They look so simple, albeit a little ugly – those Round Burners that, at the turn of a knob, burst into a ring of flames for you to cook, boil or heat up whatever you care to put above the flames – put the knob in different positions and the flame goes from extremely fierce to almost non-existent. They are just another of modern life’s daily features that are simply “there” to be used without any thought to how they actually work.
Cooking On Gas
These days, we have a choice of gas to burn in our stoves, grills and ranges; cooking gas can be natural gas (sometimes, piped to our home) or commercially available bottled gases such as LPG, propane or butane (also available in bulk supply for your own storage tank). Whichever gas we choose, it has to be mixed with a precisely controlled amount of air if it is to burn efficiently with maximum heat potential and no messy soot. An important part of any gas burner is the device that sets the air to fuel ratio and, it should be noted, that the ratio is different for different types of gas.
Getting Out Of The Kitchen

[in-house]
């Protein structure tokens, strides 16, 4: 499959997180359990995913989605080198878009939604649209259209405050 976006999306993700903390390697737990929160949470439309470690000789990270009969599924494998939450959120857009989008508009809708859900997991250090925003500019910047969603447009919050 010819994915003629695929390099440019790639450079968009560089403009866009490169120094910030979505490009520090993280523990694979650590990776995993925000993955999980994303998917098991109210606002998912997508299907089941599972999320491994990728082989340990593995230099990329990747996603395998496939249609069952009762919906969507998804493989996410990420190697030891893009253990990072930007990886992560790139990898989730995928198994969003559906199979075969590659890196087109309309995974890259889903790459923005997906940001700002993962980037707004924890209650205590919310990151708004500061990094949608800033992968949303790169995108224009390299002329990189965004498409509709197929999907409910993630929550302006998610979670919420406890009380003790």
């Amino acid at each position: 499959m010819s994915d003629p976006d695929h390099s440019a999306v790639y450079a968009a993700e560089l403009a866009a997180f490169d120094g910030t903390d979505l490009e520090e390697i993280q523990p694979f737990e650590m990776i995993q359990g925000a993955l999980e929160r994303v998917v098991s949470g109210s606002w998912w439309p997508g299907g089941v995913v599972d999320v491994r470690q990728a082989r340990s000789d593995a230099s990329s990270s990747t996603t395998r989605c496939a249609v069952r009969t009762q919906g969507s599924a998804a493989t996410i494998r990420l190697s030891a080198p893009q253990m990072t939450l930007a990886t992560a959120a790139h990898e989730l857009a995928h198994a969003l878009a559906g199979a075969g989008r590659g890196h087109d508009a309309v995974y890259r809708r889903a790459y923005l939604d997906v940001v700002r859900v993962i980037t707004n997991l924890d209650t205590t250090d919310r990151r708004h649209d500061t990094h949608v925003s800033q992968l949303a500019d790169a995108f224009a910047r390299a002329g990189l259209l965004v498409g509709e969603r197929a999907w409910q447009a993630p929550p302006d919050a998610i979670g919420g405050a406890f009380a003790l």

Gas is used for heating in many non-domestic activities; some of them (such as commercial bakeries, restaurants, etc) are, effectively our domestic kitchen on a much larger scale and they will use the same sort of Round Burner that we have in our homes. Other industries also require volumes of hot liquid for their business and will opt for gas as their heating fuel for such as hot rinse or cleaning tanks, heat exchangers, etc – even, micro-brewing. The Round Burner they use will probably be slightly different from the domestic one and is often referred to as a “radial burner”; it will also have a more sophisticated control for the air to gas mixture.
Obviously, industrial burners will tend to be larger than those for domestic use and there are several other types of Round Burner in industrial use for heating tanks, vats, furnaces, etc. They can also be used for quickly heating up a casting pot of low melt point metal such as lead or pewter. Circular ring burners are popular in the food processing sector as well as providing instant heat to the huge woks seen in many a Chinese restaurant. Other applications use a Round Burner known as an “urn burner” – choice is decided by how much heat is required and over what shape an area it is needed.
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